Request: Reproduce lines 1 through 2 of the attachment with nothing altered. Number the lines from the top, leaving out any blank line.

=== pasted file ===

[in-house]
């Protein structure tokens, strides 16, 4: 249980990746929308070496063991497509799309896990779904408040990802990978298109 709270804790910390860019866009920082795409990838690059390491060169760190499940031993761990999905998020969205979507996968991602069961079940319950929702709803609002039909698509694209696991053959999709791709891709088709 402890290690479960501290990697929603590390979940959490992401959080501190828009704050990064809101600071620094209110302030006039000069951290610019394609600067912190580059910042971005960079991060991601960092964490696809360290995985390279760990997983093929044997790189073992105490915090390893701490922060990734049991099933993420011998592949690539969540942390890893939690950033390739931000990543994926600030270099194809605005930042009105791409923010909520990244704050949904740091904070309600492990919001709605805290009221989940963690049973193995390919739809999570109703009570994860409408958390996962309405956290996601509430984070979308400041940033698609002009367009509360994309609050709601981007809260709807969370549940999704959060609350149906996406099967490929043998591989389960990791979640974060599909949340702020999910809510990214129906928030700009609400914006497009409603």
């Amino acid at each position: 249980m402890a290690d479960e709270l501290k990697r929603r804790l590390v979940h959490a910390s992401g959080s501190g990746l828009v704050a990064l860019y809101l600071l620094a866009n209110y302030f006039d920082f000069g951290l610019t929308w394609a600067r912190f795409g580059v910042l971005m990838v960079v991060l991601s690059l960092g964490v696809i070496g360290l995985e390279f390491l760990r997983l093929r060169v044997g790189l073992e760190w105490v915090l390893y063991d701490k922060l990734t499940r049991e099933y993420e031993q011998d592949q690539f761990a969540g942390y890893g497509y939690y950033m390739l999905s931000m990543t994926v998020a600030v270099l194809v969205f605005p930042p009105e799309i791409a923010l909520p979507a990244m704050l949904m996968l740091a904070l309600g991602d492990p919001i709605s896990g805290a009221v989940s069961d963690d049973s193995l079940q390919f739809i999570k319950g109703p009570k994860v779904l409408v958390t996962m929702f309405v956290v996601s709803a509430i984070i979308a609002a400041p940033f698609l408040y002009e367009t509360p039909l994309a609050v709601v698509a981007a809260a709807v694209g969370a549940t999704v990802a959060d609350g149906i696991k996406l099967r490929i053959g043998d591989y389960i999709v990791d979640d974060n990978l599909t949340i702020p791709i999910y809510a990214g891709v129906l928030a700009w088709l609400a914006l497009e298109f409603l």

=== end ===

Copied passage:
[in-house]
């Protein structure tokens, strides 16, 4: 249980990746929308070496063991497509799309896990779904408040990802990978298109 709270804790910390860019866009920082795409990838690059390491060169760190499940031993761990999905998020969205979507996968991602069961079940319950929702709803609002039909698509694209696991053959999709791709891709088709 402890290690479960501290990697929603590390979940959490992401959080501190828009704050990064809101600071620094209110302030006039000069951290610019394609600067912190580059910042971005960079991060991601960092964490696809360290995985390279760990997983093929044997790189073992105490915090390893701490922060990734049991099933993420011998592949690539969540942390890893939690950033390739931000990543994926600030270099194809605005930042009105791409923010909520990244704050949904740091904070309600492990919001709605805290009221989940963690049973193995390919739809999570109703009570994860409408958390996962309405956290996601509430984070979308400041940033698609002009367009509360994309609050709601981007809260709807969370549940999704959060609350149906996406099967490929043998591989389960990791979640974060599909949340702020999910809510990214129906928030700009609400914006497009409603």